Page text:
Ansel Adams, “The Black Sun, Owens Valley, California,” 1939 From the book “Examples: The Making of 40 Photographs,” page 124.
Last fall, after the bulk of my Black Sun Project shooting was complete I began researching and writing about the work. I looked into symbolic and historical meanings of a Black Sun, the history of photography as well as the more recent artist manipulations with glitches. Its quite amazing how research can help you more fully understand what you were doing in your work.
harlan erskine, “Black Sun 0181,” c-print on diasec in wood frame, 48" x 64"
I hope to discuss the symbolic meaning of a Black Sun and glitch art in other posts. Now, I want to discuss the biggest revelation in my research; two historical photographers have come up with very similar Black Sun pictures. The first image I came across is the image above by Ansel Adams that was made in 1939 and the other is by Minor White produced in 1955.
Through a bit of Google image searching I came upon several blogs that mentioned an Ansel Adams’ image called “The Black Sun, Tungsten Hills, Owens Valley, California.” There is very little web information and virtually no good images floating around but Ansel talks about this image quite thoroughly in his book “Examples: The Making of 40 Photographs,” starting on page 124.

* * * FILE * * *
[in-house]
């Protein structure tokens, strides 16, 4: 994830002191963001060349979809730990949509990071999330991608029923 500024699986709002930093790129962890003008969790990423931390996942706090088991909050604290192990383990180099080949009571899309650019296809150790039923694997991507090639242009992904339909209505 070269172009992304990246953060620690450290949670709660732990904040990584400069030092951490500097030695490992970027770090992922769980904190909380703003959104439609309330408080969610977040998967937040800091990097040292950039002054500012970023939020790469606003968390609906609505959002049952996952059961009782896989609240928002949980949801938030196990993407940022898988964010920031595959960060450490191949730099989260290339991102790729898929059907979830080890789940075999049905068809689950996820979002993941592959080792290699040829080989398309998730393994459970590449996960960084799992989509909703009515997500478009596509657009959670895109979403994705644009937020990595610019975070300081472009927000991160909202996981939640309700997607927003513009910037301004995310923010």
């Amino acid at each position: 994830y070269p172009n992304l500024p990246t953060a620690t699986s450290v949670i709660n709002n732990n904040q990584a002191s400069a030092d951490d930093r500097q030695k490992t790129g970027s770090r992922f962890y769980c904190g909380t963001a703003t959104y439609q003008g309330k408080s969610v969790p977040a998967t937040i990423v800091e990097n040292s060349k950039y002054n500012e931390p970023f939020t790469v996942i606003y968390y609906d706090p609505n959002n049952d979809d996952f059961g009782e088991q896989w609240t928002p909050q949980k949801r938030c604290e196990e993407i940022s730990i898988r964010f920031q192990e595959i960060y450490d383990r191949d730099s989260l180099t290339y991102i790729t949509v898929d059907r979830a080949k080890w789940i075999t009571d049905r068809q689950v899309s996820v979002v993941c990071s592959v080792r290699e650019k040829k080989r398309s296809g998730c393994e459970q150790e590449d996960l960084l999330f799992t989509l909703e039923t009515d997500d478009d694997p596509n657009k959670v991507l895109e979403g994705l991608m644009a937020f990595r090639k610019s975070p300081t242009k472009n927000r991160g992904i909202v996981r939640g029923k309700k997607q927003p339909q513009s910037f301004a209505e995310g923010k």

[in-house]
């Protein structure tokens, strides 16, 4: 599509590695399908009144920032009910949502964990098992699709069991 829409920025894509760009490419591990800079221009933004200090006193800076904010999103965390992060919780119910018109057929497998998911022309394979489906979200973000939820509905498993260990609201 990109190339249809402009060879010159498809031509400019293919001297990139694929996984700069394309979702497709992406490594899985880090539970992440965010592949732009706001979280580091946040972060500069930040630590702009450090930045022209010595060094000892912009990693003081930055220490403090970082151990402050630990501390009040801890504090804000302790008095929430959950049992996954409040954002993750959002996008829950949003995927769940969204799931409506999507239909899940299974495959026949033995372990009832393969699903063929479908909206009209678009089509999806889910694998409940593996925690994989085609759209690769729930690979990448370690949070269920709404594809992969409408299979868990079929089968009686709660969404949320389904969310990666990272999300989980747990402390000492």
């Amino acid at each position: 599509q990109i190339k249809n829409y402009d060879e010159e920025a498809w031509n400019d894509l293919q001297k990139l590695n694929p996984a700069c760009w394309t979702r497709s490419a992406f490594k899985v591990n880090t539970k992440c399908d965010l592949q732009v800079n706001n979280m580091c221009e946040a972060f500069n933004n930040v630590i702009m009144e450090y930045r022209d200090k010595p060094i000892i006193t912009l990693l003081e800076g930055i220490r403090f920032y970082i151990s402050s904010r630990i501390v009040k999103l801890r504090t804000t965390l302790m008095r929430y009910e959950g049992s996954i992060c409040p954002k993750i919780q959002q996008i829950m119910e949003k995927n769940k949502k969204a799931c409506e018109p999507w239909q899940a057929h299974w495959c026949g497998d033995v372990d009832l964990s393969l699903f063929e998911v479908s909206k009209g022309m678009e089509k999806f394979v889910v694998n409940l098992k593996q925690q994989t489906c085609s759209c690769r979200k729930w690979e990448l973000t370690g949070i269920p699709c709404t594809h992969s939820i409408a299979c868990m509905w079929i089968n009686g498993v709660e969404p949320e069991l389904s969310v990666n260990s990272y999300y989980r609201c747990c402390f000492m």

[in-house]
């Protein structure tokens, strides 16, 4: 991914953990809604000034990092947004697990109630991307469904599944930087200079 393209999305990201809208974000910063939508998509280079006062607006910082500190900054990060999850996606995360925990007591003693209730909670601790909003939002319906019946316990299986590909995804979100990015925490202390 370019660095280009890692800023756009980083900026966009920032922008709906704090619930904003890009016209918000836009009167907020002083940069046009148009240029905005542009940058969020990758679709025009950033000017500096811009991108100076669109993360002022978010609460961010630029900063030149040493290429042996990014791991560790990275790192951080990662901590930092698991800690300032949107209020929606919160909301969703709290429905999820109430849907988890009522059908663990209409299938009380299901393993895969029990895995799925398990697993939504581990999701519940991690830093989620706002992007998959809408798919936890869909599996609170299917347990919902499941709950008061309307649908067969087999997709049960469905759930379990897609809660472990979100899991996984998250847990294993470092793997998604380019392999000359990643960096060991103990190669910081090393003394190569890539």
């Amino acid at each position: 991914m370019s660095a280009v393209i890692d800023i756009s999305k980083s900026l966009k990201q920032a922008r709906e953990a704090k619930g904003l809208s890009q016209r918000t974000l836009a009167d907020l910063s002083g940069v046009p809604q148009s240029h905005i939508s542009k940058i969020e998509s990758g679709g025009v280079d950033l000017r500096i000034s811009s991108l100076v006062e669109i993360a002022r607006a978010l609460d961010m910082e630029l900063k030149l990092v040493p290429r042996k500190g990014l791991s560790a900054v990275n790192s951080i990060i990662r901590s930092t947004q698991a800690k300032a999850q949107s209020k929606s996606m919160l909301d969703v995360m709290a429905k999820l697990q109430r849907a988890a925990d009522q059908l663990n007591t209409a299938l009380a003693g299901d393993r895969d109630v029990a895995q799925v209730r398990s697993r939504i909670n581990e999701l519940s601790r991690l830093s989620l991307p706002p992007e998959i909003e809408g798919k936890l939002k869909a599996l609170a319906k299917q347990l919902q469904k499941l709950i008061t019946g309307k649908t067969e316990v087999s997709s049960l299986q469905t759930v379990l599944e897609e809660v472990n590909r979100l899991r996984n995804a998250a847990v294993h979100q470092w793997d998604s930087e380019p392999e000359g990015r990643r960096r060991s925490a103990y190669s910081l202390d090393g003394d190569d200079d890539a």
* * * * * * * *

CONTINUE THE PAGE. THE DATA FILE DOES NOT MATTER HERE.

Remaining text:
My first negative was planned for development in Kodak D-23. The film was Kodak Super-XX, a fine material of the "thick emulsion" type. The sun flared strongly in the sky, and in the center of the flare was a small circle of slightly gray value, representing a partial reversal of the sun's image. The second exposure was identical to the first, but compensating development was planned for the desired reversal effect. It was gratifying to see both negatives as experiments and one, The Black Sun, as a striking surrealistic image. It was proof that the subject may prompt ideas, ideas crave visualizations, and craft makes their realization possible.
Ansel does a nice job of talking about where the technical and the aesthetic join up and work together. I am not sure if he imagined the outcome before the negative was produced, like he claims, or if it was a happy accident. Either way his image stunned me when I first found it in his book.
Another surprising discovery happened more recently, when I came across an article on solarization by Professor William L. Jolly. Apparently “Adams claimed that the reversal was anticipated and previsualized. White admitted that, in his case, it was an accident and rhapsodized, The sun is not fiery after all, but a dead planet. We on earth give it its light.”
Another contemporary photographer working with similar content of sun images with a different method to get there is Chris McCaw. Chris has been harnessing the sun to literally burn the photographic medium and has been getting some breathtaking results. I look forward to seeing the real prints in person someday.
Sunburn GSP#039, by Chris McCaw 2006.